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First-Time Writers: How to Master Your Craft

Many of my clients are professional consultants, healers, pioneer parents, leaders in their field of mastery…

….and first-timers in the arena of writing.

It’s not a scary thing. It requires no degree or experience in publication, although sometimes those things are helpful.

Did you know that Ray Bradbury never went to college?

Same goes for Argentinian writer, Jorge Luis Borges, Herman Melville (Moby Dick), Jane Austen, Agatha Christie, Ernest Hemingway, poet William Blake. Doris Lessing did not even graduate high school.

And yet, many people believe they need a writing degree to be a “good” or “successful” writer.

I, too, feel the pangs of a withering confidence at times, and go on to ask a series of questions: “Man, should I get my master’s? Will it make me feel ‘fit’ to teach? Will it make me a true ‘master’?”

And while my education—which is actually only a MINOR in creative writing—benefited my craft and expanded my knowledge, it was only because I had professors who CARED that I expand my ability enough to believe in myself.

Belief that you can learn what you need to, and as you go, is the most powerful confidante on this journey.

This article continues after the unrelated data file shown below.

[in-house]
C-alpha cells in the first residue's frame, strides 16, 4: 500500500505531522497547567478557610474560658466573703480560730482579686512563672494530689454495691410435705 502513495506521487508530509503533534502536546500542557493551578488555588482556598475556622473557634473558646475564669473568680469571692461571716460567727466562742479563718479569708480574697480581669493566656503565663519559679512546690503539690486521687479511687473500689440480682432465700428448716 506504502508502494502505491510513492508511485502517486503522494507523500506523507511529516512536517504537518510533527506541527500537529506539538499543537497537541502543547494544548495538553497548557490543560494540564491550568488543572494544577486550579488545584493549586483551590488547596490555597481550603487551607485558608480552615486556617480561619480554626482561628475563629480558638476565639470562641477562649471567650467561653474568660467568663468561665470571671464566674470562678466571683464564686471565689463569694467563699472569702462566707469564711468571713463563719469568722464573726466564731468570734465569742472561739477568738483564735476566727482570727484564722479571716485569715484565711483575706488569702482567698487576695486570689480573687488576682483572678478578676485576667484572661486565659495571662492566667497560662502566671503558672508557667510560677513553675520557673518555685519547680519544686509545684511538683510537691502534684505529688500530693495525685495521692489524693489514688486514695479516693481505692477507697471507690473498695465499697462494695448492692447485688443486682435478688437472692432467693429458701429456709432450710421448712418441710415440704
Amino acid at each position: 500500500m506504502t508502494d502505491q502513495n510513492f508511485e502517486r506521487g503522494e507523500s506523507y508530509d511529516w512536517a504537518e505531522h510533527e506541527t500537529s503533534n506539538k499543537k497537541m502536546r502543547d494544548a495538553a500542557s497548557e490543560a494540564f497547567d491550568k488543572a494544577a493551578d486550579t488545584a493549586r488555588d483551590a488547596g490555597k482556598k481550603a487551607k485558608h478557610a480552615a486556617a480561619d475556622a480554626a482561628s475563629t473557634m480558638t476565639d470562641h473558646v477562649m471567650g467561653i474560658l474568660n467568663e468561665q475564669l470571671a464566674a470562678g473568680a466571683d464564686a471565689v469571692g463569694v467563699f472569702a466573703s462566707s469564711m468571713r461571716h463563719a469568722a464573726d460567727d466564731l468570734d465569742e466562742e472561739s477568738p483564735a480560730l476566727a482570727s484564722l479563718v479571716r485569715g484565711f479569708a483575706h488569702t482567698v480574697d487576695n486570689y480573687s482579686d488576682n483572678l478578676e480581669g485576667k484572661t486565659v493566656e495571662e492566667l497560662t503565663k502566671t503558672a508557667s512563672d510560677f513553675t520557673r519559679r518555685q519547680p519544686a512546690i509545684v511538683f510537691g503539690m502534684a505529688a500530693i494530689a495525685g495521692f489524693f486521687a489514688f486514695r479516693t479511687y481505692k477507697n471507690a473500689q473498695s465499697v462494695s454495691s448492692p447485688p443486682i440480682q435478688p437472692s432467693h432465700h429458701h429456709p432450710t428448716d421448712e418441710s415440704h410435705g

READING is your best teacher.

And PRACTICE is the only way to achieve an authentic, powerful voice. YOUR voice. Practice strengthens your ability to turn your thoughts into words that make up a story. Practice puts what you know, or don’t know, into motion. It makes you accountable, curious, educated through experience. You understand how writing feels in your body. It’s not always comfortable. It’ll hurt your bum from too much sitting; it will drain your mind from too much thinking. But, it will empower your being, by creating.

Do you think Ray Bradbury or Doris Lessing or Jorge Luis Borges got it right the first time? The first thousand times? No. They worked and re-worked, chiseling their stories into art. They practiced and listened to their inner voice that said, “Uh, your reader’s not gonna buy that….” They read. They sought advice when they needed. They eventually got editors, to hone their craft even more.

Therefore, there is nothing in the way—not lack of education, not life, no matter how busy it is—that can hold you back. Gather resources, and most of all, get your words down. Assort them in various arrangements. Take you and your words on deeper journeys, down dark alleys, to the unbreathable place in the sky. Let them be your crutch. Let them be your mentor. Let them be what you master in yourself.

If you need extra guidance, a teacher who challenges the words in you, find one who is willing to do what’s necessary to support your journey. You will know when you find her, if the moment is right.

Light the way, pear-beams. 🙂

 

 

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One thought on “First-Time Writers: How to Master Your Craft

  1. so true. don’t need to be an expert to know things or have skills. don’t need to go to school to be educated. we can be professional without having to be _A_ professional. Officially sanctioned, accredited, acknowldeged sources are not necessarily the best or most valid. Bypass the gatekeepers. You don’t need anyone’s permission or approval to create or learn or teach. on the flip side, be careful not to confuse capability with mastery. writing a book doesn’t make you a writer. having the mindset of a writer does.

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